I am working on Clifford Algebras over Markov Chains, and I am ashamed…deeply ashamed. Probability, and PDE’s; two things I swore I would never touch. Well, one out of two ain’t bad. Still, not too far from computing cohomology of complex Grassmannians….at least that is what I tell myself…

Hmm. Ok, I know what a Clifford algebra is, and I know what a Markov chain is, but I confess I haven’t a clue what a Clifford algebra over a Markov chain might be. What are they? (And where do they crop up?)

Take your Markov chain with N states, and impose your favorite distance squared metric on the states of the chain. Use this to embed in everyone’s favorite manifold – R^N. Use your defined inner product and duality to impose an exterior product. Now hopefully you are only some short steps away from defining your favorite algebraic invarients on the the chain (perhaps by the route of embedding in the appropriate Grassmannian for example).

This would be useful for collaborative filtering or automatic classification for a start. Probably more applicable as theoretical tool.

I started reading this on Clifford algebras and Markov chains: http://www.siue.edu/~sstaple/index_files/clfgrph1114.pdf

One thing that strikes me is that it uses the Berezin integral. This is well known to physicists as it’s used to compute things about fermions in Quantum Field Theory. In fact, it looks a bit like it gives a nice interpretation of those integrals in fermionic QFT in terms of self-avoiding walks. You can already interpret QFT in terms of random walks with an alternative probability theory – ie. complex probability amplitudes. Seems like there is a connection.

Are you able to say anything more about this michael?

Thanks for directing me to that! The paper was new to me.

vis a vis “interpretation of those integrals in fermionic QFT in terms of self-avoiding walks.”, either you are reading more into the paper than is there, or I am reading less. The jist of the paper is augmenting regular matrix multiplication techniques for the adjacency matrix for a graph, or the transition matrix for a Markov chain (that one would use to compute nifty things like probaility that starting in state i the chain is in state j after k steps [for Markov chains] or the number of Hamiltonian cycles in a graph [for an adjacency matrix]) by insisting on a Clifford product on the elements instead of just the normal field multiplication. Alternativly, one could think of it as a “Clifford action” analogous to a group action piggybacking on the matrix multiplication.

It is actually a very elegant idea that gives a very slick derivation of some of these enumerables. A nice club to have in the bag so to speak.

I am not a physicist, nor do I play one on tv, so I have no exposure to the fermionic QFT stuff to enable me to make an informed judgment, but I would be willing to bet that your intuition is corrrect. In fact, it seems so plausable that it is hard to believe that no one has done it. There is a paper in that idea for someone – extant or otherwise.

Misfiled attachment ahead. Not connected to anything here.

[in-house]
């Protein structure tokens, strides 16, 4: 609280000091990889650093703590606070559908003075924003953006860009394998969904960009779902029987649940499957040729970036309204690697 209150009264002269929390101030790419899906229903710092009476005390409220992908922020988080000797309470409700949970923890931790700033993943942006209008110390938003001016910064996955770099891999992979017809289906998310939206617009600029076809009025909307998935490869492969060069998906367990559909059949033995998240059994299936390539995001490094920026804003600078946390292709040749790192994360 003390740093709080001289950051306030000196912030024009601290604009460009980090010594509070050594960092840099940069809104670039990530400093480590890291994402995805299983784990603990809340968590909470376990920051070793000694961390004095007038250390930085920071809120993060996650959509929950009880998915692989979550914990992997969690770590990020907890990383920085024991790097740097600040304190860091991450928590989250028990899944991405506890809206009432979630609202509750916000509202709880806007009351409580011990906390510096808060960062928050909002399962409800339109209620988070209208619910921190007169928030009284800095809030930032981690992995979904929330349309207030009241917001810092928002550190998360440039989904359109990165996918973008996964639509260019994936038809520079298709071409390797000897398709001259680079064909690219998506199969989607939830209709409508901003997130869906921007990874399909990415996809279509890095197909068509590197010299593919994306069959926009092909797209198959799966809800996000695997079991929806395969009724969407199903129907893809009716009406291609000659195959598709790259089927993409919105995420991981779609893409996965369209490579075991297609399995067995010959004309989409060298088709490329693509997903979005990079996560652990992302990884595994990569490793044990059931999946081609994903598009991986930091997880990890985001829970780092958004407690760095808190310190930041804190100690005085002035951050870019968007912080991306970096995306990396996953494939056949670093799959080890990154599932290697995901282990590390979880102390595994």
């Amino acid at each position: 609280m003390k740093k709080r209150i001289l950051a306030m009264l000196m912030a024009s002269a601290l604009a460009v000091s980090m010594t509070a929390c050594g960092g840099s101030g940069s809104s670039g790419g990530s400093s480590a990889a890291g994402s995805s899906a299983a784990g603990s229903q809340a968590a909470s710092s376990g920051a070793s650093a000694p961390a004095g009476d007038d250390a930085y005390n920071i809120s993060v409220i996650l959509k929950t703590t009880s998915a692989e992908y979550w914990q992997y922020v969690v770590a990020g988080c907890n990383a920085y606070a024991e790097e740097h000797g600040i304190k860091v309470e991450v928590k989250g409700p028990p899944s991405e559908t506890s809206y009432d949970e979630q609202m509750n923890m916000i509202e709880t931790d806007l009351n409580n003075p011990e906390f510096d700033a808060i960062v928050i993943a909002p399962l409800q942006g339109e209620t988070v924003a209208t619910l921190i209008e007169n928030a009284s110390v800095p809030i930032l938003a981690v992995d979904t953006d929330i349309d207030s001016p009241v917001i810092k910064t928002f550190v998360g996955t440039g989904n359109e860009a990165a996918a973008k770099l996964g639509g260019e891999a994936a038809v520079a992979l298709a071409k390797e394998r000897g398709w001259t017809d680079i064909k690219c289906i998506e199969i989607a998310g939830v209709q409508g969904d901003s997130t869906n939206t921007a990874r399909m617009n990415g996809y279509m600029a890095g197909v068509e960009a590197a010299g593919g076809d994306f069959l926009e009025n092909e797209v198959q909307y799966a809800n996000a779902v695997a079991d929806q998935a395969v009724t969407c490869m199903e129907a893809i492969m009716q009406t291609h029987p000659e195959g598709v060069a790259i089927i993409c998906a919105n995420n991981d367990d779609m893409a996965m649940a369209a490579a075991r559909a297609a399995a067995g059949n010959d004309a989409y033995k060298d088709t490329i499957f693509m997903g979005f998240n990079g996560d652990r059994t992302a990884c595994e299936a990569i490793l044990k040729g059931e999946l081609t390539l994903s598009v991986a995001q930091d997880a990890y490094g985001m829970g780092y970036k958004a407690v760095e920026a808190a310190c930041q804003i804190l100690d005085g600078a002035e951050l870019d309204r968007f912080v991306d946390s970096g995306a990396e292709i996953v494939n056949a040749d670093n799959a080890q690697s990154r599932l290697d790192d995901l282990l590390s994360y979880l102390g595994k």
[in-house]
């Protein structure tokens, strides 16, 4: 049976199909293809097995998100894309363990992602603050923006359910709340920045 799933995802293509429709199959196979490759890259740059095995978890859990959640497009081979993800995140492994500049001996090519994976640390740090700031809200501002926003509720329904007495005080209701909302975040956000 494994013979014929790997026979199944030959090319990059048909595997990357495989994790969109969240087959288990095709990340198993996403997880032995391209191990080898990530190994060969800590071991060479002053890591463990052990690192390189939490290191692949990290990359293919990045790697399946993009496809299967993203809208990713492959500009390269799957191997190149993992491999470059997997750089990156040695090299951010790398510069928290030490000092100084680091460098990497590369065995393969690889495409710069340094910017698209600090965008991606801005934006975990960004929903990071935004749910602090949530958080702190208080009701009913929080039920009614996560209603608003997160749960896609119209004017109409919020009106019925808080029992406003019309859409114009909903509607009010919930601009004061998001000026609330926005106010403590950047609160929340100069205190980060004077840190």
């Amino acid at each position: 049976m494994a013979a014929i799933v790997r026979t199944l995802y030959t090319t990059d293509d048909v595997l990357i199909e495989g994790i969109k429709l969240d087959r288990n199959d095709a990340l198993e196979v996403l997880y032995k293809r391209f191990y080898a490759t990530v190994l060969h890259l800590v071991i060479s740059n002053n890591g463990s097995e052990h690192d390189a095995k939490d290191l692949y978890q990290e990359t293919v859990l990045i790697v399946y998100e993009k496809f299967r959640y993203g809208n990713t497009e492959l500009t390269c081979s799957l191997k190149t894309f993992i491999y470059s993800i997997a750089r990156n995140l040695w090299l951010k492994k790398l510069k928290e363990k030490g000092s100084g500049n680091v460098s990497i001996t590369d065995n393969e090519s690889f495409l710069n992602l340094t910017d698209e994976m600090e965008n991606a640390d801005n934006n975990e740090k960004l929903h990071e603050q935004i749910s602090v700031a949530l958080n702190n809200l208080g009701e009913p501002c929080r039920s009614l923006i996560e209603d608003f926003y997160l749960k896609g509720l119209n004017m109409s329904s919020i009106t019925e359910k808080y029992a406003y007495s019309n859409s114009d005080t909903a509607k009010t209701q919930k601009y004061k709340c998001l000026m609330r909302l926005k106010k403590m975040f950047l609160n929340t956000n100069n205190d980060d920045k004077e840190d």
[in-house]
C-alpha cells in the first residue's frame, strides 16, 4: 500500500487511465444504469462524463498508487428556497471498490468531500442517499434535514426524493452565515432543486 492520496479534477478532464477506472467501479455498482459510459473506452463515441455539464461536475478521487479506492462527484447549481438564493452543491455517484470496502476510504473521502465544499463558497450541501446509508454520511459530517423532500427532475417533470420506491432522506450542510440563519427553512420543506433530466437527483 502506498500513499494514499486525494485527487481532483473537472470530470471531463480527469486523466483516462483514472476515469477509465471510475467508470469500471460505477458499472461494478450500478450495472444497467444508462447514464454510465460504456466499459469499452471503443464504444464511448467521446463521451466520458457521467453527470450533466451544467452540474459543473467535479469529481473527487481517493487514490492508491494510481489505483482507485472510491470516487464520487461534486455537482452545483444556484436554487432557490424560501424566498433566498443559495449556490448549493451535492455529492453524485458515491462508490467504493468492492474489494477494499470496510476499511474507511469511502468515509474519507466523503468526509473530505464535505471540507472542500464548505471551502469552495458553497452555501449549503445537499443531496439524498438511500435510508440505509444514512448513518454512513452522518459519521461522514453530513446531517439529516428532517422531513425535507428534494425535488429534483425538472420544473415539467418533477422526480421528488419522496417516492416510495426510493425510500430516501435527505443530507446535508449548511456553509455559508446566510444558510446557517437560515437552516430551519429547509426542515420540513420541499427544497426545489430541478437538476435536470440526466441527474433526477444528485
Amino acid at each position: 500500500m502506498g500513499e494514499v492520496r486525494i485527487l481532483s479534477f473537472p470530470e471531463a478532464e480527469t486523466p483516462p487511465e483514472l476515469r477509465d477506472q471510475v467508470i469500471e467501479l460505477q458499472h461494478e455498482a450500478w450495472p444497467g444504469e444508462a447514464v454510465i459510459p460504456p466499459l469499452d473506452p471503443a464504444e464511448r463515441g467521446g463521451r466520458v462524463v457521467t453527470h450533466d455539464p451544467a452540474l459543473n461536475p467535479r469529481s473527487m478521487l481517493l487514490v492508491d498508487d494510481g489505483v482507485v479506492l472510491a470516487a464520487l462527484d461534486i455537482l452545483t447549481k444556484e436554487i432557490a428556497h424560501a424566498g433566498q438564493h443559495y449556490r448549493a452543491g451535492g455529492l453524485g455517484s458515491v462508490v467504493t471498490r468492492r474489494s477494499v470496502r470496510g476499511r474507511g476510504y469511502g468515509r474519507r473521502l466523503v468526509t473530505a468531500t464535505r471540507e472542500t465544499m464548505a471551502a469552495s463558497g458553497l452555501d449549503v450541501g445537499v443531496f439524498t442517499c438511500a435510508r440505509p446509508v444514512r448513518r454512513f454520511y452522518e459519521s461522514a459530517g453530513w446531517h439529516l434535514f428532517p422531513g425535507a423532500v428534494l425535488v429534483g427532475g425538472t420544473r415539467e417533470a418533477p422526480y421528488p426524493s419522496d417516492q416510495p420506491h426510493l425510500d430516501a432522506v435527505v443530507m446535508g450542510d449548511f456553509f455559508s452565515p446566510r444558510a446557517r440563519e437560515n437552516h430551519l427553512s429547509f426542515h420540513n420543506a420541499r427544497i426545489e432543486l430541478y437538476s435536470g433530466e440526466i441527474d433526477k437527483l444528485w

I may be reading more into the paper than is there – but that’s probably a good thing!

Quick summary of QFT: you typically spend your day having to integrate ‘amplitudes’ (which are a complex valued analogue of probabilities) over the space of paths from A to B. This is an infinite dimensional space but the catch is that there isn’t a suitable measure defined on it. So you typically approach it through dicing up the paths into ‘walks’ with a finite number of steps and the space of paths with n steps is finite dimensional. You then look at the limit as the number of steps goes to infinity. Turns out that in practice the integrand is often of the form exp(-x.Ax) (or approximately so) for some matrix A and so the answer we want is proportional to 1/(sqrt det A). The theory is very similar to the theory of Brownian motion and for very simply QFTs it is basically identical to Brownian motion apart from a factor of i(=sqrt(-1)) that appears.

That’s for bosonic particles. When we come to fermions, physicists do something very weird and which can seem very unmotivated. Suddenly they decide that all of the variables in the integration are anticommuting. The integral is replaced with the Berezin integral and that 1/(sqrt det A) becomes det A modulo some factors. Miraculously the theory seems to work. So my hunch is that we can interpret this as something like the integral over all self-avoiding walks, or something related. This is also motivated by the fact that identical fermions are particles that don’t like to sit in the same state as each other so in a sense it doesn’t seem too weird that their paths might be self-avoiding.

Hmmm…the analogy is too clear. I’d almost put money on the Markov chain Clifford algebra stuff having been derived from statistical field theory in the first place.

Considering that the very first reference of the paper is “Fermionic stochastic calculus in Dirac-Fock space” I am inclined to agree with you

It may be though that there is a circle of ideas going on here that has not yet been put in a coherent unified state. It would be interesting to work on, but since it is outside my immediate knowledge, I would have to learn too much stuff to do anything quickly enough. That is what Ars Mathematica is for. It is like a math research RSS feed!